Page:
Through the late 1890s and the first years of the new century, the outgoing Loft became energetically involved in his adopted community, which had much more to offer than the smaller centres of Caledonia, Brantford, or Belleville. In 1898 the 37-year-old government employee married Affa Geare of Chicago, a former Torontonian of British ancestry who was 11 years his junior. They had met at a friend’s place in Toronto. Affa gave birth in 1899 to twins, Henrietta Gertrude and Ellen Emma Leska; Leska died in 1902 but another daughter, Affa Northcote, was born in 1904. The church-going Lofts led a busy, upper-middle-class life; their social circle was extensive. They had season tickets to two theatres and frequented Abraham Michael Orpen’s racetrack – Fred was an avid horseman. He took part in masonic affairs through St George’s Lodge, was keen on billiards, and sang, played the piano, and, with Affa, hosted musical parties. Joined on occasion by her husband as a speaker, Affa was active in the American Women’s Club of Toronto, the United Empire Loyalists’ Association of Canada, and the Women’s Art Association of Canada. Their daughters went to the respected Toronto Model School.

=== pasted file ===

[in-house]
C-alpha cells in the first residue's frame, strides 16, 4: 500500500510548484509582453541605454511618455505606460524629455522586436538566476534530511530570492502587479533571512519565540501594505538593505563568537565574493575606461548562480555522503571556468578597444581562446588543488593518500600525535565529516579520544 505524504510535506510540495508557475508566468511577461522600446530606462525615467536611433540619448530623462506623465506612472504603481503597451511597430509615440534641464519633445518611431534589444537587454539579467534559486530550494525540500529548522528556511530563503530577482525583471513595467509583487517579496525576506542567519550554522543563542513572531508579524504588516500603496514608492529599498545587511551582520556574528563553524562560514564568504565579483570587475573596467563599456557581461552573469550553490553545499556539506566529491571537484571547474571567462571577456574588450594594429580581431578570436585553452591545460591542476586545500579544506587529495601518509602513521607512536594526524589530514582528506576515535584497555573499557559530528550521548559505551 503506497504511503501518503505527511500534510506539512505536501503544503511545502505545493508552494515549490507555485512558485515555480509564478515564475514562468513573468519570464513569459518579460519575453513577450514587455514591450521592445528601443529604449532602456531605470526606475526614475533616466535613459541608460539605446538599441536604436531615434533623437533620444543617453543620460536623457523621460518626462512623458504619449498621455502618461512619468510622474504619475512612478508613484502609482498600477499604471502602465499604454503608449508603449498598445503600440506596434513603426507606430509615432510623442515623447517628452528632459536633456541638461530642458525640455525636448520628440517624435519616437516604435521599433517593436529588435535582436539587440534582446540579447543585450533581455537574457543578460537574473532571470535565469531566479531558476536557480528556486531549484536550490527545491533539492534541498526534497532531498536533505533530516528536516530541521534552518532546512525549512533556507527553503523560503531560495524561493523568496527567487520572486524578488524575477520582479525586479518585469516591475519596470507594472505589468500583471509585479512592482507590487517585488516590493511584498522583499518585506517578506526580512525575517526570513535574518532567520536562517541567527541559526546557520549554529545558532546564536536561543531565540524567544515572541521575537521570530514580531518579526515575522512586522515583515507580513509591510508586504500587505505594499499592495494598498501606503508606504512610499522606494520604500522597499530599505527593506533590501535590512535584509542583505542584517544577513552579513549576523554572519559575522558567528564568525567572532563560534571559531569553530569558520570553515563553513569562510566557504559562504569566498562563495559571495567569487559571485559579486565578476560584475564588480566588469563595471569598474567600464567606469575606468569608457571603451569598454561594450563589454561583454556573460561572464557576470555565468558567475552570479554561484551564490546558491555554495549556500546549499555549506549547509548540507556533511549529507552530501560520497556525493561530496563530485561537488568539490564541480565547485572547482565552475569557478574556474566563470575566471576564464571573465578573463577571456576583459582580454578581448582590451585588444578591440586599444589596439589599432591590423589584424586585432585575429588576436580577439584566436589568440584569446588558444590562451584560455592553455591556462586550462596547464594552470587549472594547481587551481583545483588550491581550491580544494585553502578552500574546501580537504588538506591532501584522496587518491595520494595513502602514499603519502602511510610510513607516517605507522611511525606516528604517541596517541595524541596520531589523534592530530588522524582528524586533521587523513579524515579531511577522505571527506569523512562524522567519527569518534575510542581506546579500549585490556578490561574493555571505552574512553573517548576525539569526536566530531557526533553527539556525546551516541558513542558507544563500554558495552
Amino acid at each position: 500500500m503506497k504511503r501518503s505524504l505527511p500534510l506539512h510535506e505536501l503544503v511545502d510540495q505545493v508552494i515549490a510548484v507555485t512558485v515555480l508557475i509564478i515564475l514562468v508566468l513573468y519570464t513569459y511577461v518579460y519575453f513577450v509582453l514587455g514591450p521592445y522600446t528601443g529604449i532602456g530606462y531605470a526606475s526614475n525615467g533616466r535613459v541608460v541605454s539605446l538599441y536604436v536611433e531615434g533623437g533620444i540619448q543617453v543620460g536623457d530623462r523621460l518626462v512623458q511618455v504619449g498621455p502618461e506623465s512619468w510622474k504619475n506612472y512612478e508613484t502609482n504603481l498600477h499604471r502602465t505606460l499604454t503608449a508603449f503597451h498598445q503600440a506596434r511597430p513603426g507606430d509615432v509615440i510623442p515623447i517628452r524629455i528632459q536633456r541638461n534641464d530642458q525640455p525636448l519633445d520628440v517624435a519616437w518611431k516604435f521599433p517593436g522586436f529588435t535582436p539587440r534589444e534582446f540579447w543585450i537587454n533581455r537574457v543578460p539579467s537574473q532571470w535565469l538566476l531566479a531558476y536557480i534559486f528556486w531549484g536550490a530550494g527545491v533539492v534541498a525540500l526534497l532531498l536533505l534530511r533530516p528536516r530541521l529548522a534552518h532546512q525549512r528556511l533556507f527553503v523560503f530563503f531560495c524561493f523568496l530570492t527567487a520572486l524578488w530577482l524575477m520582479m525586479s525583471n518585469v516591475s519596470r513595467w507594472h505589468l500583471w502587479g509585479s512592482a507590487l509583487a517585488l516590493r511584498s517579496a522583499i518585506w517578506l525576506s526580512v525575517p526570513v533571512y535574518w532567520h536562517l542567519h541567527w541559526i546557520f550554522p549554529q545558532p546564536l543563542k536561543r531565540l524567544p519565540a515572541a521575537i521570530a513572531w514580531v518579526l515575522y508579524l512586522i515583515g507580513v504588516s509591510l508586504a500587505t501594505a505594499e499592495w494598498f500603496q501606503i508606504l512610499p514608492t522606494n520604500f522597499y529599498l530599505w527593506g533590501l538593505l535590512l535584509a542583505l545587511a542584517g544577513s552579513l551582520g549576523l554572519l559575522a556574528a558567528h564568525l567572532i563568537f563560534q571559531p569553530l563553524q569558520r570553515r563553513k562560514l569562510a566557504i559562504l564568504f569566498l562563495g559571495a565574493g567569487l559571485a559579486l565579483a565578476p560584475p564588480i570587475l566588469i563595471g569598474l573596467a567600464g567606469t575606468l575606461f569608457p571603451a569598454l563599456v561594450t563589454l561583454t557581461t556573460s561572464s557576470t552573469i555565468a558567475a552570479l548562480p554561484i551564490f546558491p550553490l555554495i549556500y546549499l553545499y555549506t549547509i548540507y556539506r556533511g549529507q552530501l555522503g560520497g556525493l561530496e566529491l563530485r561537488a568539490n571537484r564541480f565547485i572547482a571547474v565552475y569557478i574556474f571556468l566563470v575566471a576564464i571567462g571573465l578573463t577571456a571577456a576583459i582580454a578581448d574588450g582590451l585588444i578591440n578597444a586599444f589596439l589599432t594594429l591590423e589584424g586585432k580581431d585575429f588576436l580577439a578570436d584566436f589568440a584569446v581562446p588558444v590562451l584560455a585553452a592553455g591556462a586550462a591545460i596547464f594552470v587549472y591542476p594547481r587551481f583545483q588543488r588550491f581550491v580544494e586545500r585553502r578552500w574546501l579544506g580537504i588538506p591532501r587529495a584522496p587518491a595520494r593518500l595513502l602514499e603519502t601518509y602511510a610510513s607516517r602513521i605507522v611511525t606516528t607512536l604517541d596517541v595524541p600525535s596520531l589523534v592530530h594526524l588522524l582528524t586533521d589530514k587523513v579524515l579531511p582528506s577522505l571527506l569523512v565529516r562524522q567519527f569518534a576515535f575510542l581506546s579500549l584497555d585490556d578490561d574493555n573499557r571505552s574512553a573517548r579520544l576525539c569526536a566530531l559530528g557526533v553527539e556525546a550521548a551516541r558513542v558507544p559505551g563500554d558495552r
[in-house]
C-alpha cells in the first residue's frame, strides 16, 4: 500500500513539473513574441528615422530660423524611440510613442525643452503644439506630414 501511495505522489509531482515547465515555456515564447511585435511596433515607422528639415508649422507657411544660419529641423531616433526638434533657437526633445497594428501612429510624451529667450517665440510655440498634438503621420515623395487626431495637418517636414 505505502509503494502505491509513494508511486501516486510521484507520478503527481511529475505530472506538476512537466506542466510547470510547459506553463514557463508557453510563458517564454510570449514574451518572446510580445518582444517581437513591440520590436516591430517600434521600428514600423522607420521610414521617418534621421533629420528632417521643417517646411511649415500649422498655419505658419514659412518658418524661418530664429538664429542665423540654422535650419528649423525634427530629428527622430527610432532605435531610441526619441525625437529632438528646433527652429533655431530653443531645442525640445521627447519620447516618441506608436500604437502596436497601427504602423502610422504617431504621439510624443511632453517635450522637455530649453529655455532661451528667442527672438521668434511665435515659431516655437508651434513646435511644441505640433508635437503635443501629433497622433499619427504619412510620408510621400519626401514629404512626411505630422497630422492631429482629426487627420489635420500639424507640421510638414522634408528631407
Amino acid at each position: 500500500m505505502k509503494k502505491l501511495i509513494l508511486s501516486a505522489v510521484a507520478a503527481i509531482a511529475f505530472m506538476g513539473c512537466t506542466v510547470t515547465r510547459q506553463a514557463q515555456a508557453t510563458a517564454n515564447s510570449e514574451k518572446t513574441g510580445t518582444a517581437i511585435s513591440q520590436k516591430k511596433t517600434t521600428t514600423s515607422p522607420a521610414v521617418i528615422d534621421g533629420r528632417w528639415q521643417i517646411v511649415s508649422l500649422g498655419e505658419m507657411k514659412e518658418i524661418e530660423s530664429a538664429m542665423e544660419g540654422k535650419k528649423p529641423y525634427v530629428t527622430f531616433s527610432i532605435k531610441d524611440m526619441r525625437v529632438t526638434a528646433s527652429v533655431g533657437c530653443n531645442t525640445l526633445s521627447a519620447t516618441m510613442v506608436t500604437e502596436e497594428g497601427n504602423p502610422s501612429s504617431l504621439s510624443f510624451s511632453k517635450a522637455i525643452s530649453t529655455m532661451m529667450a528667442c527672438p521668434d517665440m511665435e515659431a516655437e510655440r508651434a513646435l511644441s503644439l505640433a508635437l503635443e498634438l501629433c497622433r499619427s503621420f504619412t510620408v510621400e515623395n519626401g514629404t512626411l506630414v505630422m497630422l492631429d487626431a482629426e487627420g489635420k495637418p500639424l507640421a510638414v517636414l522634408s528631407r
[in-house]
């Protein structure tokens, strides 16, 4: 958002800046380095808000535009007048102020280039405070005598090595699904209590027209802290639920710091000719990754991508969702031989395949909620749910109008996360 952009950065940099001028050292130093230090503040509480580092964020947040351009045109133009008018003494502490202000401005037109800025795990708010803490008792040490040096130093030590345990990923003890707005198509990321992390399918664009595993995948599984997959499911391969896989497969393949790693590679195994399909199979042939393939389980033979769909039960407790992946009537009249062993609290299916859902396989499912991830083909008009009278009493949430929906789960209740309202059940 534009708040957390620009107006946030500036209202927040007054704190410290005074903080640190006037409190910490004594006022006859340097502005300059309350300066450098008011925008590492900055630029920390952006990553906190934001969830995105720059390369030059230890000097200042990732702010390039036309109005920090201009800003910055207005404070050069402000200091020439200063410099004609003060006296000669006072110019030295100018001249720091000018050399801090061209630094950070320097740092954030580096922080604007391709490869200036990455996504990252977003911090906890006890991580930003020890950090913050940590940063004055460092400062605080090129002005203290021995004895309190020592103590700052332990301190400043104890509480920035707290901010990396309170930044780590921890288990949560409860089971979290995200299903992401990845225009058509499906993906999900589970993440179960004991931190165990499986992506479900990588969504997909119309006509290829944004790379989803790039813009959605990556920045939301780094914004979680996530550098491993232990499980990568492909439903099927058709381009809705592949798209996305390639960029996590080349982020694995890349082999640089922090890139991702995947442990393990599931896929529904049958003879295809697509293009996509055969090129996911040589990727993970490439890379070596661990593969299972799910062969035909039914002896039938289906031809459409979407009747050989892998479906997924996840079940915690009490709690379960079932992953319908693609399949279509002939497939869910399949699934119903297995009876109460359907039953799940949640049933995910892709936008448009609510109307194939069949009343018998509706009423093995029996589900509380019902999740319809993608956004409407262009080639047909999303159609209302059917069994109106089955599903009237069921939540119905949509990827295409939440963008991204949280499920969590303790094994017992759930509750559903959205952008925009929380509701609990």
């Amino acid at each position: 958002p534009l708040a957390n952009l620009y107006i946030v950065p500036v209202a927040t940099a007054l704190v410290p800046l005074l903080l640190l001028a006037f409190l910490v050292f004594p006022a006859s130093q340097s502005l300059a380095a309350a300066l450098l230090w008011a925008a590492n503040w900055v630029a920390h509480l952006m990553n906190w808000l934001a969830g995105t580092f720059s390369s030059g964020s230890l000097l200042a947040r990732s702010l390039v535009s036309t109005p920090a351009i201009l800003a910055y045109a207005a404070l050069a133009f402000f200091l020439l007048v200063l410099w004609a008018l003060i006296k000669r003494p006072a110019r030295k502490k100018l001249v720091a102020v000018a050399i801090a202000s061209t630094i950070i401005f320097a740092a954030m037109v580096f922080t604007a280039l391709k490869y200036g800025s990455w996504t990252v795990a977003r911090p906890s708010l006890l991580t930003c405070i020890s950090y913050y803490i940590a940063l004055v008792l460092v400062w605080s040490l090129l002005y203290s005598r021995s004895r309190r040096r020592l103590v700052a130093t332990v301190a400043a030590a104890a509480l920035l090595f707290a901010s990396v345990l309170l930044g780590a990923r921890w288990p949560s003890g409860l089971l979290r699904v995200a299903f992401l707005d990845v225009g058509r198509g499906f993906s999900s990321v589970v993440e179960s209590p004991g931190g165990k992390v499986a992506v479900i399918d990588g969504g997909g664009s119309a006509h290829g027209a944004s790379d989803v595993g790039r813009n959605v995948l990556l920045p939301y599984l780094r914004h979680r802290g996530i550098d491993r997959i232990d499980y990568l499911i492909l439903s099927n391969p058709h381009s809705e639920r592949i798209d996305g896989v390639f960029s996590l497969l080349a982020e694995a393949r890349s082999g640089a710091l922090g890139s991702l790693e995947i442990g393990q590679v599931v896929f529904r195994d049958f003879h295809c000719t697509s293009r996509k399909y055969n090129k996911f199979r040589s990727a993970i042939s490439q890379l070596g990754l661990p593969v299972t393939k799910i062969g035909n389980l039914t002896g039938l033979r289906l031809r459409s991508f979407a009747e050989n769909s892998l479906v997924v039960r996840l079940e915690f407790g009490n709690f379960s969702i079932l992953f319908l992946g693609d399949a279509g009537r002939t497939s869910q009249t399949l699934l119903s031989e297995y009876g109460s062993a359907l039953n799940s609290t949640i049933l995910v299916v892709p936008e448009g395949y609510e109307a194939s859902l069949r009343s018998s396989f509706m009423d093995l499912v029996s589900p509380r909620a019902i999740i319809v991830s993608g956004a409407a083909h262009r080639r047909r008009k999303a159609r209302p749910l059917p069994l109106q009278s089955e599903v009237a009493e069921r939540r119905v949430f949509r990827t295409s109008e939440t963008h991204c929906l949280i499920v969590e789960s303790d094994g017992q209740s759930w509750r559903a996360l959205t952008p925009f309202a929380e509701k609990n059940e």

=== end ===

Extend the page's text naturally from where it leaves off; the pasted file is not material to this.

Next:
Ministers, doctors, lawyers, and heads of organizations counted Fred Loft as a friend. He was acquainted with Sir Adam Beck*, the head of Ontario Hydro, whose photo hung in the Lofts’ home. Through mutual First Nations interests, he knew David Boyle*, the curator of the Ontario Provincial Museum; in a 1907 article Boyle considered him “a highly intelligent gentleman, of good appearance, good address, and good common sense.” (Tall and physically impressive, Fred dressed conservatively in navy blue or dark grey suits.) For some time the Lofts lived on the same street as George Taylor Denison*, Toronto’s senior police magistrate, who described Fred in 1906 as “a respectable gentleman of fairly good education, and much better qualified for the franchise than 95 per cent of those who have it.” First Nations friends such as the famous Iroquois runner Tom Longboat* visited Loft.